The ninth Rugby World Cup kicks off today in Japan. This quadrennial showcase of the world's best teams competing for the sport's biggest prize has many South Africans eagerly anticipating a strong showing by the Springboks.
But despite the excitement building for what many expect will be the most technology-driven event yet, people should remain vigilant when it comes to cyber security threats.
Not only are tickets changing hands faster online than a French flyhalf can kick to touch, but video streaming sites, sports betting, and mobile apps are spoiling fans for choice when it comes to being part of the event for the next several weeks
However, if the Football World Cup last year showed us anything, then it is that those maliciously inclined will use all the tools at their disposal to steal sensitive data during this rugby showcase.
Of course, it is not only individuals that need to be on their guard but companies as well. Given the time difference, many matches will take place during office hours. And while some employers will take a soft approach to policing when the Springboks are in action, they will likely take a dim view to people trying to watch every single game live using the office infrastructure.
Offside for pirate feeds
One of the biggest concerns will be around streaming matches from unofficial sources. With only one broadcaster in South Africa having rights for television and radio coverage, chances are that if you are not a subscriber, then you will look to more dubious means to watch.
Not only is this illegal, but many dubious sites ask for a small fee to access a pirate feed and then happily pass on your credit card details to the highest bidder. Furthermore, these sites typically request access to install 'streaming software' on your device that doubles as malware.
Chances are that if a link sounds too good to be true, it generally is. Rather use official sites to follow updates if you are unable to stream the broadcast.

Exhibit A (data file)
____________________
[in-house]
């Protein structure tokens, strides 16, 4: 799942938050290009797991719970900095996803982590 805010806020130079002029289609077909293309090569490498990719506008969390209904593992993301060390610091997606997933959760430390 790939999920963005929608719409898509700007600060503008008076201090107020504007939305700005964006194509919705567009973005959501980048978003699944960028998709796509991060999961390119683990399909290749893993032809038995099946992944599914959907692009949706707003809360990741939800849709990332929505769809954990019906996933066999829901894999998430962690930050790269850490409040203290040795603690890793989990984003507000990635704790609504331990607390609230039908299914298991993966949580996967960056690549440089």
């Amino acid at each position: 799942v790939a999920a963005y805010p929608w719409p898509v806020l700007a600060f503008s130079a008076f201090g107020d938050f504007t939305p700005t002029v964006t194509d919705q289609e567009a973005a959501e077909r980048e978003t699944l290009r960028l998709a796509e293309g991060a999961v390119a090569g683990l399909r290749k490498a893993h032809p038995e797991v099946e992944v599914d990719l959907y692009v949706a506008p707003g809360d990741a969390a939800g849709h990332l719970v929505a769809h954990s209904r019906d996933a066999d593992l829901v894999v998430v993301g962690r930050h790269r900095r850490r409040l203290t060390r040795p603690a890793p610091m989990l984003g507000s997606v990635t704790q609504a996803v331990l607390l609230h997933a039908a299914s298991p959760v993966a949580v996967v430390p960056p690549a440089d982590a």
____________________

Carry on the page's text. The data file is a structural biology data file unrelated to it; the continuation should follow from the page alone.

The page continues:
Apps red carded
Another area to worry about is that of fake apps. Apple and Android stores will likely be flooded by all sorts of rugby apps providing everything from match scores to fantasy leagues, sports betting to training tips, and everything else in between.
This is especially worrying given the fact that many employees will use company devices to download these. As with the pirate feeds, some of these apps can install spyware on corporate networks and farm data off to hackers anywhere in the world before the user (or company) suspect anything is wrong.
Businesses must therefore ensure that employees toe the line in terms of what they can and cannot do during the Rugby World Cup especially when it comes to streaming video and downloading apps.
For their part, the company must also make sure that its cyber defences have been shored up with the latest patches and all entry points into the business are protected.
The same advice applies to consumers. Make sure all devices are patched and cyber security software is updated. Limit the use of public Wi-Fi and only ever download apps from trusted sources. And as with anything, never click on unsolicited emails or open attachments that look suspect.
From an ex professional rugby player, here's to an exciting world cup and hopefully the Bokke can come home with the silverware.
* By Indi Siriniwasa, Vice President Sub-Saharan Africa at Trend Micro.